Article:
Many companies do not have a written process exclusively for reputation management. Truthfully, until social media showed up, it wasn’t a priority. Reputation management was once handled by the marketing and PR people.
Today, every employee is a spokesperson. A review and subsequent update of social media policy will support ongoing efforts to build and protect a company’s digital reputation by spotlighting internal practices and process.
7. Keep HR in the loop
More and more, companies are using social media as a recruiting tool. With the addition of social selling into the sales process, it’s easy to see that HR is fast becoming a necessary participant in every organization’s social media operation.
There’s a growing trend of hiring employees who already have a current social media following because they are influencers and are often seen as subject matter experts, especially if they’re in sales positions.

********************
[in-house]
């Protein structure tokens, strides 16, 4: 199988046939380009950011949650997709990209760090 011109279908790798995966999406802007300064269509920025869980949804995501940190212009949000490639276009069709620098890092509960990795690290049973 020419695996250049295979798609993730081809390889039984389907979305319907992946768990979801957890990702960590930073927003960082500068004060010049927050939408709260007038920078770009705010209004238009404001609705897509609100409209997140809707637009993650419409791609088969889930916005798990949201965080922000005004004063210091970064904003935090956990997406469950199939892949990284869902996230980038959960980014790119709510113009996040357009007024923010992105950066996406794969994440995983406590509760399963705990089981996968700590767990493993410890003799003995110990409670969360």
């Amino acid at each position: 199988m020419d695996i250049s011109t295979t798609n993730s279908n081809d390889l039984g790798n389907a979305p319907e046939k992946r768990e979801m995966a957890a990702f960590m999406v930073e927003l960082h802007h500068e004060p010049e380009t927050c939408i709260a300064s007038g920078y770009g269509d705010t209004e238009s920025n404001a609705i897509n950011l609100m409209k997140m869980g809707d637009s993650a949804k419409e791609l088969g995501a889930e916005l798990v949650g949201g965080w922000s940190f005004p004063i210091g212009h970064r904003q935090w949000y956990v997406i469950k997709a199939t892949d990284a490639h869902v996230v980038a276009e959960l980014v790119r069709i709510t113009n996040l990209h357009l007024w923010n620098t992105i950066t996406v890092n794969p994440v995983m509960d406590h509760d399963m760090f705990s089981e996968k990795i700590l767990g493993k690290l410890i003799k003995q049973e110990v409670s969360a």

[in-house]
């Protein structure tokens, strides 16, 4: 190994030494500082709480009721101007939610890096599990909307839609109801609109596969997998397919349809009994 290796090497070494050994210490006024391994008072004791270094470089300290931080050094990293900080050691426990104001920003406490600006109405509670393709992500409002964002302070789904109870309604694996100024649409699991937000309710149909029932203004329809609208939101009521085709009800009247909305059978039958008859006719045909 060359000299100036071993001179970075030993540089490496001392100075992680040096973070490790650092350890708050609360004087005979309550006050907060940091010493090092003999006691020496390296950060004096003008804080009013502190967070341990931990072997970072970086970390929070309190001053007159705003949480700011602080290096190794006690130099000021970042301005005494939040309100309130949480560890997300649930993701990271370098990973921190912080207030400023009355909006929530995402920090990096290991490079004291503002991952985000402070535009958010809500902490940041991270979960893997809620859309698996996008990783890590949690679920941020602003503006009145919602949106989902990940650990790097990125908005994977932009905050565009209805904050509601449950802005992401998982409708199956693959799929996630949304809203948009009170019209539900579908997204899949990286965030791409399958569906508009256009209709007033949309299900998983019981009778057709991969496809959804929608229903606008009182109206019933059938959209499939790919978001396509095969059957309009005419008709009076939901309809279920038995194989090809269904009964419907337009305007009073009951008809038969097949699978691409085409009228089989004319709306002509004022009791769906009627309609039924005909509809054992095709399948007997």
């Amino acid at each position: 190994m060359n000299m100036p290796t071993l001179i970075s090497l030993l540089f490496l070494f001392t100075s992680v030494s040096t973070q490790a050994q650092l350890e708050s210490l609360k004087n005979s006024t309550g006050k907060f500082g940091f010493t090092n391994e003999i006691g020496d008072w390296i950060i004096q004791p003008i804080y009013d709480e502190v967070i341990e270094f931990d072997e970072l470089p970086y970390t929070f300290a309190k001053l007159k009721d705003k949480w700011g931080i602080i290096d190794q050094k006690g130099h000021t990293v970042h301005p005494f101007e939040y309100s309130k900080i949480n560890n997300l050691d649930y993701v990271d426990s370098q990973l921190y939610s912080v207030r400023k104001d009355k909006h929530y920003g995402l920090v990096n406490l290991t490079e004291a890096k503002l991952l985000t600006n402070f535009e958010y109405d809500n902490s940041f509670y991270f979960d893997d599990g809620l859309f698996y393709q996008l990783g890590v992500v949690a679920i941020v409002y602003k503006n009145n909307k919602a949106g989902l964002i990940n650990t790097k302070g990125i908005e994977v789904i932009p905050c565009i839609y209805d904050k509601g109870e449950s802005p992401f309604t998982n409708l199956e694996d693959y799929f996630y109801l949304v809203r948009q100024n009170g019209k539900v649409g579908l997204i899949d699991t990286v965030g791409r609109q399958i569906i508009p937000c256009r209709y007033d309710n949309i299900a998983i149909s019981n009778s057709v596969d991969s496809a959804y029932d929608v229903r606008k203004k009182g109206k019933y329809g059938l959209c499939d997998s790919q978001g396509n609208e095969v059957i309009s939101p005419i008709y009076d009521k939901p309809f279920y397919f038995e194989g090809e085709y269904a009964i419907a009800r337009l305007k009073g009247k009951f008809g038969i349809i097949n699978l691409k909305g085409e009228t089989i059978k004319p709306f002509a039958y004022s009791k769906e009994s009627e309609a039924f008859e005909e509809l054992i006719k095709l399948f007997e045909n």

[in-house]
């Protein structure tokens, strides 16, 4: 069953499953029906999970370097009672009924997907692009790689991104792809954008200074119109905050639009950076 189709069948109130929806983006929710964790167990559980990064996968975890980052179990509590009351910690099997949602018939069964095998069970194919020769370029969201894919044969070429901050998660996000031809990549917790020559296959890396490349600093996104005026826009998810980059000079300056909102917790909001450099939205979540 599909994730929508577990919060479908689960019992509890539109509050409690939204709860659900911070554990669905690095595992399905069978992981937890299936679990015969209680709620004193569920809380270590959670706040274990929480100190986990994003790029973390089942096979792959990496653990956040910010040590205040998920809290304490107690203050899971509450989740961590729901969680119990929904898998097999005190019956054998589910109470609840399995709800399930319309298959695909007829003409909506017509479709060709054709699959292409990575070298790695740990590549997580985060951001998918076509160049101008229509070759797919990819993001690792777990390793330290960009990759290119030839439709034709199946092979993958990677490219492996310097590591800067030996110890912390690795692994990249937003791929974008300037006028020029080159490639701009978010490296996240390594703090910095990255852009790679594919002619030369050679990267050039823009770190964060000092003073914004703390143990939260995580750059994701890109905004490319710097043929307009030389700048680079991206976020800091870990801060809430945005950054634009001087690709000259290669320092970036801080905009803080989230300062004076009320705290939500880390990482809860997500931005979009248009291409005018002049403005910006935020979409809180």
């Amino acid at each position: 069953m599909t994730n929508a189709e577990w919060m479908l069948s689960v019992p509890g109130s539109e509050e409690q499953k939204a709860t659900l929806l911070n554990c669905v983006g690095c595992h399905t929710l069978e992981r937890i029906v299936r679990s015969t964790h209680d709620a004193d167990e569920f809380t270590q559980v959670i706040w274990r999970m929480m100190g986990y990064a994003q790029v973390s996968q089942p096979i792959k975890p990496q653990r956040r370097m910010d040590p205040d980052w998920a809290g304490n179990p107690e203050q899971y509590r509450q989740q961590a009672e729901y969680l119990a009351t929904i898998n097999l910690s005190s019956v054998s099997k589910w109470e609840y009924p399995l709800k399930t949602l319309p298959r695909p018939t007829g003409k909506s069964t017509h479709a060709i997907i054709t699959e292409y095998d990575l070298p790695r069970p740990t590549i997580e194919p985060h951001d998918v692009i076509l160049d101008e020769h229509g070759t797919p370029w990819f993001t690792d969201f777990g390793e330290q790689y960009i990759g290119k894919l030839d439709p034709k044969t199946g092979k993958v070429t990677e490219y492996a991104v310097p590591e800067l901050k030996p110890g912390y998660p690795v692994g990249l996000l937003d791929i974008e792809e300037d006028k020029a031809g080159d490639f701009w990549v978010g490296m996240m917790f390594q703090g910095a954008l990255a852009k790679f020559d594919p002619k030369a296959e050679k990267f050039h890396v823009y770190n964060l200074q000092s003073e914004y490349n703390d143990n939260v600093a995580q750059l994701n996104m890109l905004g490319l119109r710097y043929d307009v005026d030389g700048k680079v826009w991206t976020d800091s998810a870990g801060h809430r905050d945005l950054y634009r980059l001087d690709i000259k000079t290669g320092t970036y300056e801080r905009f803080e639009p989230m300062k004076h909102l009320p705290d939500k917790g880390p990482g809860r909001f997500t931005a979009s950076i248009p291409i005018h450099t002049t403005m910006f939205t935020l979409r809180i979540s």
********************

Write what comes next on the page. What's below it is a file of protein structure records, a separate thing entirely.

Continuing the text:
A considered review of social media policies and procedures should include an update on how HR folds into social media and outlines their stake in the decision making around social media.
8. Reassessment of digital retail strategy
The pandemic fast-tracked the way consumers want to buy cars and how dealerships deliver them. Employees are online more than ever and that means management needs to be on their toes about what’s being promised. Here are some examples:
- Social selling (using social media to generate one’s own leads)
- Salesperson introduction videos
- Walk-around videos
- Demo videos
- Salesperson lead handling
- Lead processes
It’s safe to say that your digital reputation is more at risk now that we’ve adopted more digital retail protocols.
Is your organization ready for this? Most dealers are not. Most manufacturers are not.
Now is the time to review and update your employee social media policy and how it intersects with selling cars online.
If you haven’t done an employee social media policy review, or you need a policy for your organization, I’m here to help. Contact me >>here<< and I’ll get back to you within 24 hours.